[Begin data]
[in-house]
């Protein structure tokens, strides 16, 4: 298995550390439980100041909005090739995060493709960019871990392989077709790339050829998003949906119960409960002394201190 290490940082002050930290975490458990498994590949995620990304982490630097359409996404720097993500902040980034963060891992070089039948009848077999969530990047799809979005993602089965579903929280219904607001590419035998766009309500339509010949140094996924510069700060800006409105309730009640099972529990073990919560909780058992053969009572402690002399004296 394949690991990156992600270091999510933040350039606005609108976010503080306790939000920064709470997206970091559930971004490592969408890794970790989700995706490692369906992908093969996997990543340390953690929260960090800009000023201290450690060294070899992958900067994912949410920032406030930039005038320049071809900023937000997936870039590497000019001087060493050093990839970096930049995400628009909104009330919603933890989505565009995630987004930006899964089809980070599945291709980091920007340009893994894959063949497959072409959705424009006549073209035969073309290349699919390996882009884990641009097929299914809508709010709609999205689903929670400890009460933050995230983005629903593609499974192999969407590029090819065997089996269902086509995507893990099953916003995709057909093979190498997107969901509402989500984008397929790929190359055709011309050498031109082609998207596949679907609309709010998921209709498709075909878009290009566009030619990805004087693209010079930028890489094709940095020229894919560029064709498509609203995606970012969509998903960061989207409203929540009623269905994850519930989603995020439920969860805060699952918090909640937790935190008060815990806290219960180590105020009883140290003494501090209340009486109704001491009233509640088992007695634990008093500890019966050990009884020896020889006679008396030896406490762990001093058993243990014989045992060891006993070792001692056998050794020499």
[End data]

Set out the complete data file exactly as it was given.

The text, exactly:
[in-house]
């Protein structure tokens, strides 16, 4: 298995550390439980100041909005090739995060493709960019871990392989077709790339050829998003949906119960409960002394201190 290490940082002050930290975490458990498994590949995620990304982490630097359409996404720097993500902040980034963060891992070089039948009848077999969530990047799809979005993602089965579903929280219904607001590419035998766009309500339509010949140094996924510069700060800006409105309730009640099972529990073990919560909780058992053969009572402690002399004296 394949690991990156992600270091999510933040350039606005609108976010503080306790939000920064709470997206970091559930971004490592969408890794970790989700995706490692369906992908093969996997990543340390953690929260960090800009000023201290450690060294070899992958900067994912949410920032406030930039005038320049071809900023937000997936870039590497000019001087060493050093990839970096930049995400628009909104009330919603933890989505565009995630987004930006899964089809980070599945291709980091920007340009893994894959063949497959072409959705424009006549073209035969073309290349699919390996882009884990641009097929299914809508709010709609999205689903929670400890009460933050995230983005629903593609499974192999969407590029090819065997089996269902086509995507893990099953916003995709057909093979190498997107969901509402989500984008397929790929190359055709011309050498031109082609998207596949679907609309709010998921209709498709075909878009290009566009030619990805004087693209010079930028890489094709940095020229894919560029064709498509609203995606970012969509998903960061989207409203929540009623269905994850519930989603995020439920969860805060699952918090909640937790935190008060815990806290219960180590105020009883140290003494501090209340009486109704001491009233509640088992007695634990008093500890019966050990009884020896020889006679008396030896406490762990001093058993243990014989045992060891006993070792001692056998050794020499």